Report: NMI government overspent in FY 2018

THE Commonwealth government failed to meet its revenue projection in fiscal year 2018, but its overall expenditures exceeded the budget, according to the Department of Finance’s FY 2018 annual report.

The report was discussed during a meeting of the Senate Fiscal Affairs Committee on Wednesday.

The committee chairman, Senate Vice President Jude U. Hofschneider, said: “We want to look at what transpired over the last two fiscal years so we can see where we can make necessary adjustments in fiscal year 2019.”

In her report to the Legislature, Finance Secretary Larrisa Larson said the revenue collection for FY 2018 was $140,817,579 which was lower than the original projection of $145,260,125.

The expenditures totaled $166,728,296 or $22,692,654 over the budgeted allotment.

The revenue shortfall and over-expenditures resulted in a $25,910,717 deficit, the report stated.

The revenue collection plus “other financing” in FY 2018 totaled $224,210,850, but Larson said this does not include revenues reserved for debt service and “transfers” to various earmarks as mandated by law.

She said in FY 2018, “the Commonwealth continued to show signs of economic growth and recovery as evidenced by increases in collections in revenue in several categories, but there were some areas where the Commonwealth fell short of projection [and these] warrant closer review and observation in the year ahead.”

She said the business gross revenue tax projection of $83,500,000 fell short by $1,526,553. Larson noted that this projection does not include the BGRT collections from the exclusive casino gaming license holder.

She said they expected to collect $37,500,000 in wage and salary taxes, but the actual amount was higher by $5,924,573 for total collections of $43,424,573.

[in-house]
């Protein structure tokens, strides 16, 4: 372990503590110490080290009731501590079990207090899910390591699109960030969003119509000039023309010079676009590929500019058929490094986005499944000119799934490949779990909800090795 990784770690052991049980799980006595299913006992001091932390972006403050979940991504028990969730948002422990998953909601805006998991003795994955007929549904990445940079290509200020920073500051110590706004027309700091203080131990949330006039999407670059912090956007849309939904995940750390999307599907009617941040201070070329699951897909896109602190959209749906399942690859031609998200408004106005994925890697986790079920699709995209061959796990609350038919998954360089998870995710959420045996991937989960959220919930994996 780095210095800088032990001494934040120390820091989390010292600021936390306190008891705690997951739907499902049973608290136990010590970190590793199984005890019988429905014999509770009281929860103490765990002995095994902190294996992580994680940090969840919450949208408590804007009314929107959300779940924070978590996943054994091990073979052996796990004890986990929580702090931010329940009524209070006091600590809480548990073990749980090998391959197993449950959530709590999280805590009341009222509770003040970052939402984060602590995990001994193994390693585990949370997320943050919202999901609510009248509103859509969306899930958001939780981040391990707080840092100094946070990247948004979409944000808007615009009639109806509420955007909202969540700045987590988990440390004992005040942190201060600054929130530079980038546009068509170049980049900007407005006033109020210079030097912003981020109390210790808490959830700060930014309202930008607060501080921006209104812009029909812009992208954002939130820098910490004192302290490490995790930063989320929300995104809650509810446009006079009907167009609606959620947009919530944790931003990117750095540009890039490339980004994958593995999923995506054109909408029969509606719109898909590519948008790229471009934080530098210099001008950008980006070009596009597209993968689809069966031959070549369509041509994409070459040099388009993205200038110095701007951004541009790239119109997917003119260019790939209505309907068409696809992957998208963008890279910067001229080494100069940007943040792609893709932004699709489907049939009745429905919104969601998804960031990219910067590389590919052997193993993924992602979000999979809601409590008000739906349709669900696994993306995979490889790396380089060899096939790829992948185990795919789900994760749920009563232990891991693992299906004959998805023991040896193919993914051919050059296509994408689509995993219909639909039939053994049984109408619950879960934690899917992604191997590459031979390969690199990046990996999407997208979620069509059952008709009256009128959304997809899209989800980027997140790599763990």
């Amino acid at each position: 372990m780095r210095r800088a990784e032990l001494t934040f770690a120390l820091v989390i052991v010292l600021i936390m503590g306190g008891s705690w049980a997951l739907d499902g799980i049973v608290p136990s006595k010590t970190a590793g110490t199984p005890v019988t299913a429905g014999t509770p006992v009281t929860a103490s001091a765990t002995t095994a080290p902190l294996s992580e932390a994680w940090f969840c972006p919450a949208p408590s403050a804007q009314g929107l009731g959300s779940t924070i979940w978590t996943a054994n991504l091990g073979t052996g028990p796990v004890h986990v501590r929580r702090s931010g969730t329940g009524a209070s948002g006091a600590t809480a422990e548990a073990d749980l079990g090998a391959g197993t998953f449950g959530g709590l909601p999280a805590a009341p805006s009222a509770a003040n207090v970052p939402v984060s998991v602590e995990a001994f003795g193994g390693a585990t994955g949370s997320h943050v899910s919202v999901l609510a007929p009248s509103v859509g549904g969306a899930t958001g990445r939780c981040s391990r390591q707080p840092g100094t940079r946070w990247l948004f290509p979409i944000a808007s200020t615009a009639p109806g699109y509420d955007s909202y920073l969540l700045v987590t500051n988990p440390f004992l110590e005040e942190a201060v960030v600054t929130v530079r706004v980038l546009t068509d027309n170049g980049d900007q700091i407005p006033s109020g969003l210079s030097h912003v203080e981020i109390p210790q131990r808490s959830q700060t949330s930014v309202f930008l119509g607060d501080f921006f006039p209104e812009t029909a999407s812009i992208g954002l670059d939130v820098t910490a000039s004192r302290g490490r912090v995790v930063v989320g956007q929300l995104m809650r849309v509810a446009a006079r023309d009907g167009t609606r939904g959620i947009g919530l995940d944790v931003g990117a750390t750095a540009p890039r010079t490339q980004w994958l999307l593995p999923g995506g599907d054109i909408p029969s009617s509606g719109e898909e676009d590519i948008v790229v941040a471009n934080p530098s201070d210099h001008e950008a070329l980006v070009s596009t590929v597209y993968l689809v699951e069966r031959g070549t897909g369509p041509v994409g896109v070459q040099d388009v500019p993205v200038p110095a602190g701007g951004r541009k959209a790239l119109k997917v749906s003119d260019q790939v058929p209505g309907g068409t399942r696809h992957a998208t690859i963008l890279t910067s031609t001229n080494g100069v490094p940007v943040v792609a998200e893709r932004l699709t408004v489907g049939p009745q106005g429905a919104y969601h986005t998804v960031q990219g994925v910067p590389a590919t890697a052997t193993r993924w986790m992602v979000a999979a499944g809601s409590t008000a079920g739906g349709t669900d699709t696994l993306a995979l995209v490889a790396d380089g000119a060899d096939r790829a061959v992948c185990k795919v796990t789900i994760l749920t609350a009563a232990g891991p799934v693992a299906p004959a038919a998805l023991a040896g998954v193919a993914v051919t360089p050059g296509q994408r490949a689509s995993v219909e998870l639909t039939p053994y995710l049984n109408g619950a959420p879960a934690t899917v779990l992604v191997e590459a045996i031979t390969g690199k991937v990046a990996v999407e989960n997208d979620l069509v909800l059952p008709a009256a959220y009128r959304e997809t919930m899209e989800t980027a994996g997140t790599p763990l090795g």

This is a significant increase in a category that had fallen significantly short of projections by approximately $3 million for several years in the past, Larson said.

“Growth in this area is expected to continue as employment opportunities and enforcement of tax laws and regulations continue to increase in the Commonwealth,” Larson added.

However, the collections of personal income taxes fell slightly below the projection of $3 million with $2,676,706 collected. Corporate income taxes were projected at $5 million, but fell below projection by $460,355.

Although excise taxes continued to be a strong source of revenue with a total collection of $40,184,466 or 17 percent of the total revenue, this collection also fell short of projection by $2,797,981, Larson said.

The revenue from the renewal of poker machines and collections from E-gaming were also below projection, she added.

Larson said the overall expenditures for FY 2018 exceeded total appropriations and allotments by $22,692,654 in the anticipated categories.

For personnel, the government overspent by $2,687,793; for obligations and “all others” by $18,962,125; and for utilities, by $1,042,736.

She said majority of the over-expenditure for the fiscal year was attributed to several factors, including but not limited to recovery activities in the aftermath of Typhoon Mangkhut, unbudgeted costs for medical referrals as well as Medicaid, and over expenditures on personnel in overtime pay for law enforcement agencies.

Typhoon Yutu hit Saipan and Tinian in October, the first month of FY 2019.

Larson’s report indicates that the government overspent in medical referrals by $13,158,509; Medicaid local expenses by $6,392,038;  Department of Public Safety by $1,854,594; disaster expenditures by $1,204,508; Department of Corrections by $1,137,728; Department of Fire and Emergency Medical Services by $672,255; Department of Finance by $249,755; and Rota by $220,752.

For FY 2017, an audit  conducted by Deloitte & Touche indicated that the overall expenditures of the government exceeded by $12.3 million.

But because of the $26.8 million in Saipan casino revenue, plus $8.3 million from “other financing sources,” the government’s savings in FY 2017 totaled  $32.3 million.

The biggest overspending in FY 2017 was in medical referrals, amounting to $9,030,858.

Hofschneider said he will call for another meeting to discuss the $7 million budget shortfall for FY 2019.